Predictors of activity level and retention among African American lay health advisors (LHAs) from The National Witness Project: Implications for the implementation and sustainability of community-based LHA programs from a longitudinal study

Rachel C. Shelton, Sheba King Dunston, Nicole Leoce, Lina Jandorf, Hayley S. Thompson, Danielle M. Crookes, Deborah O. Erwin

Research output: Contribution to journalArticlepeer-review

13 Scopus citations

Abstract

Background: Lay health advisor (LHA) programs are increasingly being implemented in the USA and globally in the context of health promotion and disease prevention. LHAs are effective in addressing health disparities when used to reach medically underserved populations, with strong evidence among African American and Hispanic women. Despite their success and the evidence supporting implementation of LHA programs in community settings, there are tremendous barriers to sustaining LHA programs and little is understood about their implementation and sustainability in "real-world" settings. The purpose of this study was to (1) propose a conceptual framework to investigate factors at individual, social, and organizational levels that impact LHA activity and retention; and (2) use prospective data to investigate the individual, social, and organizational factors that predict activity level and retention among a community-based sample of African American LHAs participating in an effective, evidence-based LHA program (National Witness Project; NWP). Methods: Seventy-six LHAs were recruited from eight NWP sites across the USA. Baseline predictor data was collected from LHAs during a telephone questionnaire administered between 2010 and 2011. Outcome data on LHA participation and program activity levels were collected in the fall of 2012 from NWP program directors. Chi-square and ANOVA tests were used to identify differences between retained and completely inactive LHAs, and LHAs with high/moderate vs. low/no activity levels. Multivariable logistic regression models were conducted to identify variables that predicted LHA retention and activity levels. Results: In multivariable models, LHAs based at sites with academic partnerships had increased odds of retention and high/moderate activity levels, even after adjusting for baseline LHA activity level. Higher religiosity among LHAs was associated with decreased odds of being highly/moderately active. LHA role clarity and self-efficacy were associated with retention and high/moderate activity in multivariable models unadjusted for baseline LHA activity level. Conclusions: Organizational and role-related factors are critical in influencing the retention and activity levels of LHAs. Developing and fostering partnerships with academic institutions will be important strategies to promote successful implementation and sustainability of LHA programs. Clarifying role expectations and building self-efficacy during LHA recruitment and training should be further explored to promote LHA retention and participation.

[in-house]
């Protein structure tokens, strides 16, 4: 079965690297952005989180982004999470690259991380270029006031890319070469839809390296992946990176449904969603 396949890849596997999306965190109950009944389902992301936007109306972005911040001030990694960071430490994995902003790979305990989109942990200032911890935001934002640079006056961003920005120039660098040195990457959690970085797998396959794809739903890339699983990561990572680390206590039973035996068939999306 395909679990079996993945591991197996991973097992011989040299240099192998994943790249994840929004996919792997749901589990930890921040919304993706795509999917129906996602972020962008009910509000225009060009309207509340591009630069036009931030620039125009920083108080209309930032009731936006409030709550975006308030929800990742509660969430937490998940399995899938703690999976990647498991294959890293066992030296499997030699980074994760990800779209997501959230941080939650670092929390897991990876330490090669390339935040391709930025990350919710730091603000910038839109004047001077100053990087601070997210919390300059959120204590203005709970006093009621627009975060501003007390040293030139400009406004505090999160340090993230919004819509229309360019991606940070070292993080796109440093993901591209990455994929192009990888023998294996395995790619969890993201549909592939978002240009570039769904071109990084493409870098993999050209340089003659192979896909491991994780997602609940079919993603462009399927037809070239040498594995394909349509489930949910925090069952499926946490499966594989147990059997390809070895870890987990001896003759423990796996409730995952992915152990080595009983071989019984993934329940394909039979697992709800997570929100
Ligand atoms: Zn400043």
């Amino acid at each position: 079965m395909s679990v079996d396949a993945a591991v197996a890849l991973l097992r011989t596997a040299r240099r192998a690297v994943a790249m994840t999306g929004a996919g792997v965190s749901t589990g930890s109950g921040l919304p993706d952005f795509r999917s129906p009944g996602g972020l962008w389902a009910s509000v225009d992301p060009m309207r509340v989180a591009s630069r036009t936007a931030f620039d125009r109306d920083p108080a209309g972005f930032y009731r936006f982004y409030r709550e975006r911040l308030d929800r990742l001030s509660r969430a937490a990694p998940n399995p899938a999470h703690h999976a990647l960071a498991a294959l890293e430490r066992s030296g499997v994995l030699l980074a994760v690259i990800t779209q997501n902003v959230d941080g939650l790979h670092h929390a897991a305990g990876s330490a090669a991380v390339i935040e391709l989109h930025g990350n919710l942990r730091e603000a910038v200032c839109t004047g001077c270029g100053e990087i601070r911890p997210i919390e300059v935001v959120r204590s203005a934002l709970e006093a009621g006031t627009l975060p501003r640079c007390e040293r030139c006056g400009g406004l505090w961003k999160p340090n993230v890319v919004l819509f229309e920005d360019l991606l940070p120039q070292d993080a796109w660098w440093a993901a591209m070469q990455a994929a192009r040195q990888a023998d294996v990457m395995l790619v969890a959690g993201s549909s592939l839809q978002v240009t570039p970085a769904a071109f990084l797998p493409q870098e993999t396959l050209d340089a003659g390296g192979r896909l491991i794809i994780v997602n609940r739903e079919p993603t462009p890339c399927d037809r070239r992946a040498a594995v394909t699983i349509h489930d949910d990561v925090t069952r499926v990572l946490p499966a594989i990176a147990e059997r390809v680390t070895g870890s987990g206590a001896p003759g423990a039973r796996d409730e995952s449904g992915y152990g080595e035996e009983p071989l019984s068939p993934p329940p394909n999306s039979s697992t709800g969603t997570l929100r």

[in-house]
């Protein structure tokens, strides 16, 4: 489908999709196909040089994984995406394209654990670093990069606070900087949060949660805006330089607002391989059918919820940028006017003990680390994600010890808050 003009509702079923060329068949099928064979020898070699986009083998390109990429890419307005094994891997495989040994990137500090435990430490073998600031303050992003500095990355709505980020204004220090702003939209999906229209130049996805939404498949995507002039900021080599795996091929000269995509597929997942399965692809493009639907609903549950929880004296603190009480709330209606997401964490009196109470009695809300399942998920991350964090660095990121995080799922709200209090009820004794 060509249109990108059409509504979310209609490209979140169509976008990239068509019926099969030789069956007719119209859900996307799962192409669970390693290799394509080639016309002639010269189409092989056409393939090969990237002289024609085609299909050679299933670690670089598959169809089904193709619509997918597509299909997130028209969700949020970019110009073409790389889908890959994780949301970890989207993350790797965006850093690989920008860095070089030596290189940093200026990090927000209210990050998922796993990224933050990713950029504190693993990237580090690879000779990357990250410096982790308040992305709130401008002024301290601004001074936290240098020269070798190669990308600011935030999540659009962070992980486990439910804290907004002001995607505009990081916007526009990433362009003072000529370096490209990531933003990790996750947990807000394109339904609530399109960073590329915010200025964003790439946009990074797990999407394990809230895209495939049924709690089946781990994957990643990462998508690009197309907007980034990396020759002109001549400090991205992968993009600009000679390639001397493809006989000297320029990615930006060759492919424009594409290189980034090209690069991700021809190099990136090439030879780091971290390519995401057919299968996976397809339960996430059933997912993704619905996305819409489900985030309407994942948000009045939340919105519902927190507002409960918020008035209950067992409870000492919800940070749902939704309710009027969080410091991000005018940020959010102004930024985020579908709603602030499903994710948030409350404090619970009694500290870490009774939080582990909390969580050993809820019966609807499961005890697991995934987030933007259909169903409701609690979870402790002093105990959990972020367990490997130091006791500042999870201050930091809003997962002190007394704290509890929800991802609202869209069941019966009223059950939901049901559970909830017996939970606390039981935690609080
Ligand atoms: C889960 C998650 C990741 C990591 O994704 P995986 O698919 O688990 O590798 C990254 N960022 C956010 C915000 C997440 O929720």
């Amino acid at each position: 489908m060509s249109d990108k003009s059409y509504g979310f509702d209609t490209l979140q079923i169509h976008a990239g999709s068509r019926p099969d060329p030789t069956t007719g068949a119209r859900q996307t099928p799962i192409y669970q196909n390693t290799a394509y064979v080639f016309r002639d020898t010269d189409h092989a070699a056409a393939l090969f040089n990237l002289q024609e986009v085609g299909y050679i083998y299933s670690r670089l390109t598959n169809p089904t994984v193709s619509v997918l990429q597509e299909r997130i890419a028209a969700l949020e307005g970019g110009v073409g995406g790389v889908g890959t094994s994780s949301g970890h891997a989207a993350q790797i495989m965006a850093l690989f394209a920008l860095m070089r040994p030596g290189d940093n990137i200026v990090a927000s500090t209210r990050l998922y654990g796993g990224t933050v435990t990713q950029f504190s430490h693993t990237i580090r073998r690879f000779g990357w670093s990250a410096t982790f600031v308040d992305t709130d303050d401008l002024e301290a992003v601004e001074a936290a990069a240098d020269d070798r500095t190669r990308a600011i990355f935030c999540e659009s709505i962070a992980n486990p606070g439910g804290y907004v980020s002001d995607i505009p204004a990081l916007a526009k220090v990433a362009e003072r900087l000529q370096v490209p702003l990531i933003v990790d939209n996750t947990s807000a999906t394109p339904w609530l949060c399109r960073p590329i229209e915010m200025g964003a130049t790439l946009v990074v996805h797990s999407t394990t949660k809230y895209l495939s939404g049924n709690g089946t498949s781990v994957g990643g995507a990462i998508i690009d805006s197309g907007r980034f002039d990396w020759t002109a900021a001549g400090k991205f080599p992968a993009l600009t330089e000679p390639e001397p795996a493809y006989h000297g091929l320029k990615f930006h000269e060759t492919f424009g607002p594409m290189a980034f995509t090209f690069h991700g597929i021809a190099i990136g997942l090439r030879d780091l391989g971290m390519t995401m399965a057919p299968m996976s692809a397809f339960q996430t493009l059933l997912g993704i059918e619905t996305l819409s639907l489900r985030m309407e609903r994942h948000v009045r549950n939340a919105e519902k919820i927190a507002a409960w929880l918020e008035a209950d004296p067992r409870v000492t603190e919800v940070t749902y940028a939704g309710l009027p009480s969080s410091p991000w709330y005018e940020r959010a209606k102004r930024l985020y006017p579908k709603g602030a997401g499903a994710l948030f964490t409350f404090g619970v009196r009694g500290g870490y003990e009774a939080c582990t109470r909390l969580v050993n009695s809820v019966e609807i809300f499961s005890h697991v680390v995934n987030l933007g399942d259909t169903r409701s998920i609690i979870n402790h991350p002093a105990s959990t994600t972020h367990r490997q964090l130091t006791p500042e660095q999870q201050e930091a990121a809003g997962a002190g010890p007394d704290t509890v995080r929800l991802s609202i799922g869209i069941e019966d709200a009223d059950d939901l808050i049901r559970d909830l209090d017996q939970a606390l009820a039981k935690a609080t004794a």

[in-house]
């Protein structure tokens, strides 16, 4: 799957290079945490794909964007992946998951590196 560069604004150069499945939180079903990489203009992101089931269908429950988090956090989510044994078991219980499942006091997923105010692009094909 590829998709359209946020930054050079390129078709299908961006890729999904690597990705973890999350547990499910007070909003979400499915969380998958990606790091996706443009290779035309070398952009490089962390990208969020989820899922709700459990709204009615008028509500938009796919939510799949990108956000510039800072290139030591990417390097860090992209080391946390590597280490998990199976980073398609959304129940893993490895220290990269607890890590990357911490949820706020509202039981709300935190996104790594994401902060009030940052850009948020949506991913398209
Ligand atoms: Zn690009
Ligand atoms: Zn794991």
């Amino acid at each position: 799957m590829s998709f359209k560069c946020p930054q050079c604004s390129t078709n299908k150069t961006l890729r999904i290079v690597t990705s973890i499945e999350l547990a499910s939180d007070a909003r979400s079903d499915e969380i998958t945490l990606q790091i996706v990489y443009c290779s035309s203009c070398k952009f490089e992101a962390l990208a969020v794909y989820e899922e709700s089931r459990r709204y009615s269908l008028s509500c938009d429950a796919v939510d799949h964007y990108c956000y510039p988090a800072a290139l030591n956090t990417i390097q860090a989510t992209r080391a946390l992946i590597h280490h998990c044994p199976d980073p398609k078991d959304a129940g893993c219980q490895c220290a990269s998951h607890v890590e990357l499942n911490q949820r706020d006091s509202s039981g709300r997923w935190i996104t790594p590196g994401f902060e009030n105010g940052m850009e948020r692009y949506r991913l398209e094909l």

Original languageEnglish
Article number41
JournalImplementation Science
Volume11
Issue number1
DOIs
StatePublished - 22 Mar 2016

Keywords

  • African Americans
  • Cancer screening
  • Evidence-based programs
  • Implementation
  • Lay health advisors
  • Sustainability

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